Dialogue is a tricky, fickle thing. It can draw the reader into interactions between characters faster than any narrative could ever hope to do. Dialogue can make its readers laugh, smile, get angry, and sometimes reach for the Kleenex box on the bedside table.
Dialogue can give your story heart. It can make your reader fall in love with your characters and experience the hardships they are going through.
Dialogue gives us a feel for each character. A child’s voice should read less formal, with not as many big words, and perhaps a playfulness that we sometimes lose as an adult. A character in his/her later years, may have a voice filled with wisdom, that seems more formal and respectful. One that carries with it a weight that only comes with age.
When proofreading other writer’s work, and looking over my own during editing, I always look to see if the dialogue fits the character. Would this character actually say these words? Would anyone talk this way in casual conversation?
Our goal as writers is to write so our readers are kept engrossed in the tale we are telling, never once pulling their attention away from the story to question what they’ve just read. Here I’ve compiled some tips to help you do just that. The journey to becoming a full-fledged author is a long and tenuous one, but having the right tools in your arsenal, will be sure to help you along the way!
Since this post will look at each issue in writing dialogue, and include a sample conversation and analysis, I am going to split this post into parts.
Part One: Writers who cram too much description into their dialogue.
If an explanation must be given to the reader, question first if whoever is having the conversation needs to know this information too, or if they would already be aware of it. If the characters would have this background knowledge already, then saying it in the dialogue would be redundant for them. In this case, because the reader still needs to have the information, it is best left up to the narrator to tell.
Let’s look at an example to better illustrate my point. Two best friends, who grew up together, meet up and are reminiscing about old times and places they had been:
“Remember that shack over by Old Ben’s house?” I looked across the table at Tommy just as he took a sip of wine. The smile that formed around the rim of his glass answered my question for him.
“How could I forget? It was the one place you could be indoors but still look up at the stars,” Tommy said, gazing up at the ceiling.
“He really did need to get that roof fixed. I’m surprised it didn’t cave in on us with all those slats missing!” Tommy’s laugh was infectious as he reached forward to take another sip of wine. “It certainly wasn’t the place to go when it was raining. What would’ve been the point?”
Old Ben’s property, was a place we so often spent our time together. It was there, at that little shack in the woods, where we could be ourselves. Where no one would judge a little black boy and a whiter-than-white girl like myself, co-mingling. We could just be two kids having fun and enjoying the day.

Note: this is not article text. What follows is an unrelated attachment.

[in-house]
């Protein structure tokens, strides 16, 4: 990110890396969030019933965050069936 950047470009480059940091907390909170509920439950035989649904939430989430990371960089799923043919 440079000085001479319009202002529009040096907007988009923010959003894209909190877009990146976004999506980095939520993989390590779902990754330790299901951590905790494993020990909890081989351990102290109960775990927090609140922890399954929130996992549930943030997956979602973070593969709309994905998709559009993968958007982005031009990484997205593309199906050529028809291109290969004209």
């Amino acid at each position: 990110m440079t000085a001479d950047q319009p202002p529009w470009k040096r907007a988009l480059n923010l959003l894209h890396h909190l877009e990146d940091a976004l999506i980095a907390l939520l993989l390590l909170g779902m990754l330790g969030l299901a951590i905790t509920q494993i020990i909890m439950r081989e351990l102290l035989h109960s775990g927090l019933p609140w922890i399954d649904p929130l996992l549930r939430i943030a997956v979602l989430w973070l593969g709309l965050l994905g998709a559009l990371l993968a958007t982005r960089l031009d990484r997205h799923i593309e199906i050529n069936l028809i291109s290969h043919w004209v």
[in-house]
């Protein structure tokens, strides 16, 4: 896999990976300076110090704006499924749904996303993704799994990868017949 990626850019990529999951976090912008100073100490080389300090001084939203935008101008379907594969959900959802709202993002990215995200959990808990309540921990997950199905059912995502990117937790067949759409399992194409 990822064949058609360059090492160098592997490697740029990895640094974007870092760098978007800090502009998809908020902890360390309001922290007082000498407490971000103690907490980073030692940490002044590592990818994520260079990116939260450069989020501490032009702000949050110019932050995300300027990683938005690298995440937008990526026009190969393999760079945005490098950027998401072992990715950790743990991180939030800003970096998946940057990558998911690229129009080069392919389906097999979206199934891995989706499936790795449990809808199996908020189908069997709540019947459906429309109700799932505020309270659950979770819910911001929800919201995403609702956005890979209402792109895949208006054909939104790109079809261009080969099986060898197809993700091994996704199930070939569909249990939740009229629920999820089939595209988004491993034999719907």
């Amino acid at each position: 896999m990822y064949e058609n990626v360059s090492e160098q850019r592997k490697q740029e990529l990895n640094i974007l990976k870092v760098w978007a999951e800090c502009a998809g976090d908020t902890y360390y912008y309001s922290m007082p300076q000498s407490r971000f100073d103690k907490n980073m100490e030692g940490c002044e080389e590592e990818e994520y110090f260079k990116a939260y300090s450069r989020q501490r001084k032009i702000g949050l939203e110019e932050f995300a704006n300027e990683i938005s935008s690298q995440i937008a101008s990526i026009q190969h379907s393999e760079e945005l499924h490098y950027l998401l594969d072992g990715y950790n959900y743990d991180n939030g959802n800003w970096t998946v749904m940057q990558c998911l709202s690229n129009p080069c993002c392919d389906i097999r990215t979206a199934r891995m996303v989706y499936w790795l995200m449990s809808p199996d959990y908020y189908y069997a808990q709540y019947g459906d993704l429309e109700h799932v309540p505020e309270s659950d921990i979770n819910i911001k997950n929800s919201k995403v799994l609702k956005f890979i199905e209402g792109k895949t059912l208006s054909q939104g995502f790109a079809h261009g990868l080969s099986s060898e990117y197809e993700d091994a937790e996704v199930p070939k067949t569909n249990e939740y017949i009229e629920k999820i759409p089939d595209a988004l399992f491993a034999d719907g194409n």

Children just didn’t see skin colors as adults did back then. Lucky for us, a lot of time had passed since those days. Looking at Tommy now, sitting and having dinner together without drawing attention from the other patronage…well, none of that would have been possible before.
In this bit of writing, you can see that the protagonist (and narrator in this case) does put description in the dialogue, but it is a give-and-take in the conversation between her and Tommy. The details of the dilapidated shack they once shared are not only brief, but they could really be something said in conversation to spark memories between two old friends.
It gives the reader the visual but none of the background information for the scene. That information is left in the narrative paragraphs that follow the dialogue, and explains to the reader the significance of their hideout.
Imagine that these two lines were written as dialogue:
“That little shack in the middle of the woods on Old Ben’s property, was a place we so often spent our time together. It was there, at that little shack in the woods, where we could be ourselves,” I said.
It just doesn’t work. Tommy already knows all of this information, and it would be redundant to tell him again. Not to mention it sounds way more formal than two old friends would be with each other, sitting having a casual drink. Having said that, it is still important to the story, and therefore, should find its way into the narration.
Have you ever written too much description in your own dialogue? Have you read books where the author did this? If so, did it make you feel less connected with the characters?
Writing Dialogue that Works (Part Two): coming soon…